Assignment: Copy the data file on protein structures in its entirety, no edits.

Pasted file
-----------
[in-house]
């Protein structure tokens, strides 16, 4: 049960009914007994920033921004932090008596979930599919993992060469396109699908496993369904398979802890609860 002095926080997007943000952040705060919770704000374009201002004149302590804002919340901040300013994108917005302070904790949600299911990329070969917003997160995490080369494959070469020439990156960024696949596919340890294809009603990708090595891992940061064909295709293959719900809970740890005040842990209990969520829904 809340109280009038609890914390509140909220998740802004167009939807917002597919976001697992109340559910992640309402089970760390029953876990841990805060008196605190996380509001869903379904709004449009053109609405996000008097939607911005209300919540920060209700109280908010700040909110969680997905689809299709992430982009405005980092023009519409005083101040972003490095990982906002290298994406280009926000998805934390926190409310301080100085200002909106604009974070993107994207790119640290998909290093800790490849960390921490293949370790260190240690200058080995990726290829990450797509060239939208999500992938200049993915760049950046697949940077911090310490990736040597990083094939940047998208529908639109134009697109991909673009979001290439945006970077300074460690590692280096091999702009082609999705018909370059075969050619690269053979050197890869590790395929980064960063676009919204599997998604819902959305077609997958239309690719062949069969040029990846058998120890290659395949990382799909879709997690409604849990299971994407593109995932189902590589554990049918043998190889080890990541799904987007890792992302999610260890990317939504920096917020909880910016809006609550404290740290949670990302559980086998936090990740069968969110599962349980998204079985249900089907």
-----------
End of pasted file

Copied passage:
[in-house]
């Protein structure tokens, strides 16, 4: 049960009914007994920033921004932090008596979930599919993992060469396109699908496993369904398979802890609860 002095926080997007943000952040705060919770704000374009201002004149302590804002919340901040300013994108917005302070904790949600299911990329070969917003997160995490080369494959070469020439990156960024696949596919340890294809009603990708090595891992940061064909295709293959719900809970740890005040842990209990969520829904 809340109280009038609890914390509140909220998740802004167009939807917002597919976001697992109340559910992640309402089970760390029953876990841990805060008196605190996380509001869903379904709004449009053109609405996000008097939607911005209300919540920060209700109280908010700040909110969680997905689809299709992430982009405005980092023009519409005083101040972003490095990982906002290298994406280009926000998805934390926190409310301080100085200002909106604009974070993107994207790119640290998909290093800790490849960390921490293949370790260190240690200058080995990726290829990450797509060239939208999500992938200049993915760049950046697949940077911090310490990736040597990083094939940047998208529908639109134009697109991909673009979001290439945006970077300074460690590692280096091999702009082609999705018909370059075969050619690269053979050197890869590790395929980064960063676009919204599997998604819902959305077609997958239309690719062949069969040029990846058998120890290659395949990382799909879709997690409604849990299971994407593109995932189902590589554990049918043998190889080890990541799904987007890792992302999610260890990317939504920096917020909880910016809006609550404290740290949670990302559980086998936090990740069968969110599962349980998204079985249900089907």